Charlotte Rietveld is counting down to #3 and had plans for transformational change onfarm.

In an attempt to match the Green Party’s carbon miles, The Boss and The Chief Inspector have been jet-setting overseas for the past month. A highly anticipated trip, and I’m sure they were looking forward to it too. I’d been making indelible ink notes on the While He’s Away list for weeks beforehand. Grand, lofty plans of transformational change. Finally my chance had come to arise from the back benches and make my mark.

All was going so very swimmingly until a water leak sprung, then the neighbour’s rams jumped the fence just as a snow storm arrived and lingered. Lofty aspirations began to falter, my well-voiced bravado dropped decibels daily as transformational change was quickly reduced to the bare basics of farming 101.

While winter onfarm is a far cry from the shiny steps of the Beehive, I can’t help but draw comparisons between my month of action to ’Cinders’ Year of Delivery. My progress was rather hindered by an eight-month gestated person on my front, whereas ’Cinders’ progress appears to be hampered by a lack of people at her heel.

A most unremarkable cabinet reshuffle only proved to highlight the snail-paced progress and pointless policies of pre-election bastions such as Kiwibuild, first-year fees free, poverty reduction, tax reform and budget responsibility rules. Add to this the Provincial Growth Fund and Zero Carbon Bill both appearing to lack robust ministerial insight and the cracks are beginning to show.

As a dyed-in-the-wool Corriedale fan, I am used to slow progress and lacklustre results, but get halfway through a governmental term promising transformational change and I think it is fair to begin judgement.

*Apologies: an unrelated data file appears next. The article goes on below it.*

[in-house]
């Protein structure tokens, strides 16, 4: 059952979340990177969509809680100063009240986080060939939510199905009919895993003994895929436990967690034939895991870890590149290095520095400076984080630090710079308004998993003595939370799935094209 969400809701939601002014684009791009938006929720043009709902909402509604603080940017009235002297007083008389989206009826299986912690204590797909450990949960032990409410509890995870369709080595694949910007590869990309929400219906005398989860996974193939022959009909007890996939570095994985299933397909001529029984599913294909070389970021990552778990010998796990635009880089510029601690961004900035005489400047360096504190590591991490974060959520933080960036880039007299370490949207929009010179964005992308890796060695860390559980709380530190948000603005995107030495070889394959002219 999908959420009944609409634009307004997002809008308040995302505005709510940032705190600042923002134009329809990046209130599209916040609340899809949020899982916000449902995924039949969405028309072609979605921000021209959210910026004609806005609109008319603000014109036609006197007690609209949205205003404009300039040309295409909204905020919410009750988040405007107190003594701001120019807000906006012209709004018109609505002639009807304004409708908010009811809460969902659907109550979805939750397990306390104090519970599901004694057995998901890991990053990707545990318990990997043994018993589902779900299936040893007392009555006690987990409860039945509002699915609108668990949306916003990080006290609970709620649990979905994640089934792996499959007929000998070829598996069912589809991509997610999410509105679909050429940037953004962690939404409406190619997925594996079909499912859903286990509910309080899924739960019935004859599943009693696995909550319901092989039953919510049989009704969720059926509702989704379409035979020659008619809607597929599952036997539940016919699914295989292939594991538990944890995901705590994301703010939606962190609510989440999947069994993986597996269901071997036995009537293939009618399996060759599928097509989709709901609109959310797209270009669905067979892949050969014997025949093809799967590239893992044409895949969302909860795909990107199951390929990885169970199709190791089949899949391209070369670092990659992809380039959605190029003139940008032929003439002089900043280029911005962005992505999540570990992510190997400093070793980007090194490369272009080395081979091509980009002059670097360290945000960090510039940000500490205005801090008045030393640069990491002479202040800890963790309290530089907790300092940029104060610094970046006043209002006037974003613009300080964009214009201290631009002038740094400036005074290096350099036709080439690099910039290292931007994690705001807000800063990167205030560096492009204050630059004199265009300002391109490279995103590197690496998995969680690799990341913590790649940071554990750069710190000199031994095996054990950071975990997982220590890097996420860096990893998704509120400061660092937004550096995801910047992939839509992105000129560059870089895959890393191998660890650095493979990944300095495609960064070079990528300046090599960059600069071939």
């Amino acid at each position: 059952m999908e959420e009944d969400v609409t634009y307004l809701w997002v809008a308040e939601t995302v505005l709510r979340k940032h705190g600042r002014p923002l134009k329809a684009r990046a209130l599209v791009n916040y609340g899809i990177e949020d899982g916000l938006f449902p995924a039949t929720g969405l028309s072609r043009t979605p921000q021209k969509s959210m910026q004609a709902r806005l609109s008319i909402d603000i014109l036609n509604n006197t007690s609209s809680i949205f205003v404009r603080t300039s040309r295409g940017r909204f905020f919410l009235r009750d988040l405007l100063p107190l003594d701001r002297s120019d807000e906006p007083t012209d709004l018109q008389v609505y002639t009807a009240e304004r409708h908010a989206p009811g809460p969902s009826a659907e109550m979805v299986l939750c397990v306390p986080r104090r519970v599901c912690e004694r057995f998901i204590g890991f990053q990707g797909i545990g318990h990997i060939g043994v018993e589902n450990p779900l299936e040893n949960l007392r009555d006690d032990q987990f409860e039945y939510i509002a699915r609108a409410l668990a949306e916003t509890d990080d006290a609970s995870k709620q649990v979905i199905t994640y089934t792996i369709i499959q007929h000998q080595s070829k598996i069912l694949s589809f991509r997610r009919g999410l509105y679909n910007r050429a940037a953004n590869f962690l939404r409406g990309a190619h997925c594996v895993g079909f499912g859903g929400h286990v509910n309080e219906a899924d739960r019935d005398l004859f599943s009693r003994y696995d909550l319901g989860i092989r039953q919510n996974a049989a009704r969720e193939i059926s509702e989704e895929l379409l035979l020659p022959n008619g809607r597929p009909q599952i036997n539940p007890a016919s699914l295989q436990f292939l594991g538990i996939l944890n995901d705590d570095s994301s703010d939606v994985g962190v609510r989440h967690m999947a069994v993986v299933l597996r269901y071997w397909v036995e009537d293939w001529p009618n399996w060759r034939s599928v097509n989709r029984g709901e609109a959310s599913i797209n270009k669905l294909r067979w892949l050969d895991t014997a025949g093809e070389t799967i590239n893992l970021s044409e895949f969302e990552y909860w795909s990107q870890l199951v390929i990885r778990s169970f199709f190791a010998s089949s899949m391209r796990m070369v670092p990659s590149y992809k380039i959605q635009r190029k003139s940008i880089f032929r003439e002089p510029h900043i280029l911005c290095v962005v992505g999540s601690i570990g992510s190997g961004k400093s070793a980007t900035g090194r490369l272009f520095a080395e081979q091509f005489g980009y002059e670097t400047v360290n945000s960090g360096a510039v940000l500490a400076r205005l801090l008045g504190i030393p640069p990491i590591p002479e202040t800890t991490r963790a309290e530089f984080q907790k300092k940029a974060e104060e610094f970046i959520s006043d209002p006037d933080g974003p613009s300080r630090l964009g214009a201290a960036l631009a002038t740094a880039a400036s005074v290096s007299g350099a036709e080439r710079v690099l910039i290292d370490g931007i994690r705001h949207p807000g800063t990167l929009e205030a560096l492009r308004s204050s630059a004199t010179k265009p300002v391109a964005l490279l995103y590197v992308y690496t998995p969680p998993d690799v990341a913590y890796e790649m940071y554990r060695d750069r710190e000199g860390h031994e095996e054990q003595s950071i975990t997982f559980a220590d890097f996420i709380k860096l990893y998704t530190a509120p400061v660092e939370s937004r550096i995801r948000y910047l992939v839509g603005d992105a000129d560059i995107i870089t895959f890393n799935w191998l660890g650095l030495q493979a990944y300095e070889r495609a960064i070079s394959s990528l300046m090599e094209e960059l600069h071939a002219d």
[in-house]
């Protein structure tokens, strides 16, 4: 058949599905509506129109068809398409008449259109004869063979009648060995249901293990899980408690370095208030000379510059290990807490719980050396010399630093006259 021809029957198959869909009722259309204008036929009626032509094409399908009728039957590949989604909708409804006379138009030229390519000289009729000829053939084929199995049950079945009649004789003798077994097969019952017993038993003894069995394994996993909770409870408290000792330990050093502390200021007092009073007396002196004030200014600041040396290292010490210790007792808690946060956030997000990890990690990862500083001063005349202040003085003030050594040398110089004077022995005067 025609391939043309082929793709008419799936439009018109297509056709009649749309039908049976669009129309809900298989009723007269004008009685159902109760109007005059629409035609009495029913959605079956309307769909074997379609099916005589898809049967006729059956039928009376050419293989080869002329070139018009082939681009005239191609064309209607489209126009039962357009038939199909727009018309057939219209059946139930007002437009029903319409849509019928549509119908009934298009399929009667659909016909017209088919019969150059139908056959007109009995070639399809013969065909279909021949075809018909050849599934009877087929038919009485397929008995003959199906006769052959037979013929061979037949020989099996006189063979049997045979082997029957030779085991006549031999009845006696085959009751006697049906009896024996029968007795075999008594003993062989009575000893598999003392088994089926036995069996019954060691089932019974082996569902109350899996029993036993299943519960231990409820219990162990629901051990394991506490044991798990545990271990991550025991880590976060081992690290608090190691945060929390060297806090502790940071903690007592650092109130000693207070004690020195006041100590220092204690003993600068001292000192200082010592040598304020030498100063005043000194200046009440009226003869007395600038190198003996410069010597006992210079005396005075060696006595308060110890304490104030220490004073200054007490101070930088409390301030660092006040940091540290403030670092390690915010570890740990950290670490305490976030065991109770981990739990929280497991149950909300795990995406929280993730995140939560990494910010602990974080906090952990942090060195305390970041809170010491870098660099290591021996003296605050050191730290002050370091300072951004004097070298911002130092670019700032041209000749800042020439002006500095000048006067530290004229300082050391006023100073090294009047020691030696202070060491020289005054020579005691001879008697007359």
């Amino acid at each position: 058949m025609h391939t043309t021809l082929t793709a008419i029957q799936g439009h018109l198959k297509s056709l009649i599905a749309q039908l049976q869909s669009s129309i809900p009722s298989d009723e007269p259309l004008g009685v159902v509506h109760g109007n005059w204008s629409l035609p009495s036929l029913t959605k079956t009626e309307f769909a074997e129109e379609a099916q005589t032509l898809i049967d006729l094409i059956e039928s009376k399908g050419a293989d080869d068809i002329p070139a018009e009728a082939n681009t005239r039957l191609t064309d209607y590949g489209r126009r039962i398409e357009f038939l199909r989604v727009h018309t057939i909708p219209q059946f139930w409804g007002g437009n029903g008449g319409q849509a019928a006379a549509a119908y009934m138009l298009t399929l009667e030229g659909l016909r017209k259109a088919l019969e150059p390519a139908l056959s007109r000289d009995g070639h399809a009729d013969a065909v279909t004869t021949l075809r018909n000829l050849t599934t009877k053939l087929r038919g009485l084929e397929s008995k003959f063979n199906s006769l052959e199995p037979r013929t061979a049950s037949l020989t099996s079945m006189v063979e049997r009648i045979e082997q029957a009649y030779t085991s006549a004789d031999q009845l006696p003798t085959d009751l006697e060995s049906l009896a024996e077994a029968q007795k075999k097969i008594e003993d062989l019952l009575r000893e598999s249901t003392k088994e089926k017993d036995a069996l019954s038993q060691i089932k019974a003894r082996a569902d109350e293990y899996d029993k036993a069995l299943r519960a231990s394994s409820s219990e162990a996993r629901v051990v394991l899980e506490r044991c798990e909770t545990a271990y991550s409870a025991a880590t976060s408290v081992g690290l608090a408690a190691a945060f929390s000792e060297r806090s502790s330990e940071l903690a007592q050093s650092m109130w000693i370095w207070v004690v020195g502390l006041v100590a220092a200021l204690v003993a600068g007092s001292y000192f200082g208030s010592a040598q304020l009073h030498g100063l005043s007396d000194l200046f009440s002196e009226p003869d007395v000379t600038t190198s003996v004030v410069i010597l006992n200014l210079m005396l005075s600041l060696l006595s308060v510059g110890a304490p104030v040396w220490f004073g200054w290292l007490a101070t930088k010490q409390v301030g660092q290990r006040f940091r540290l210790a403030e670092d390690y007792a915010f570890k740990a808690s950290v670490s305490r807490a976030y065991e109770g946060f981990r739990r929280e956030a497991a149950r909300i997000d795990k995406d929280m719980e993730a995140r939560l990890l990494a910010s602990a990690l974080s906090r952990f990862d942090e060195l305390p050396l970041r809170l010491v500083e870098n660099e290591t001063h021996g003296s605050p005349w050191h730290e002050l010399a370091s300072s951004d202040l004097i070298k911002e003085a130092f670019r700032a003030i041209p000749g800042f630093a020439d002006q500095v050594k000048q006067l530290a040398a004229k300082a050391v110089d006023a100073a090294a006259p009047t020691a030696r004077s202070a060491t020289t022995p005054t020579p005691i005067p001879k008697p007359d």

While there is little doubt that ’Cinders is an extremely talented leader who most certainly knows how to court the world’s media’, Down Under the drums of resistance are beginning to sound. The most intriguing aspect is that dissatisfaction is not only coming from traditional quarters.

Obviously, dissent is mounting in the rural world, but similar murmurs can be heard from the education sector, Coasters feeling the brunt of anti-mining legislation, the social service hoping for greater movement on poverty reduction and Maori tiring of Oranga Tamariki’s tactics. The fact is, no-one likes being told exactly what to do and yet this Government is starting to show its socialist stripes by giving us all increased instruction at lower likely return.

And so it is that I can’t help but delight in the unofficial leadership coup emerging on the right; cometh the hour, cometh the Crusher. Who knows whether she’ll be enough to topple the Government but we sure would get some entertainment.

With wellbeing and climate change issues joining the untouchable, holier-than-thou ranks that health and safety nestled into several years ago, Crusher is precisely the antidote to the sickly sweet kindness rhetoric. Having already married and procreated at national average levels, she’s unlikely to be quite the same global media darling but that’s irrelevant when you can murmur liquid arsenic like Crusher can. Add invaluable assets such as the nation’s most enigmatic eyebrows and a smirk that could wither even Winston and it is game on.

On the home front, with #3 due any day it’s game over for yours truly. All too pleased to welcome The Boss home, I’m happily back to doffing my cap and following in carefully laid footsteps.

Clearly farming is a slow game generally requiring conservative decision-making and hard-nosed judgement. Neither are trendy, nor headline grabbing. They’re simply prudent means of remaining profitable when the ship is already pointing in the right direction. While transformational change most certainly still has its place, those who seek it should be careful what they wish for.

Roll on 2020.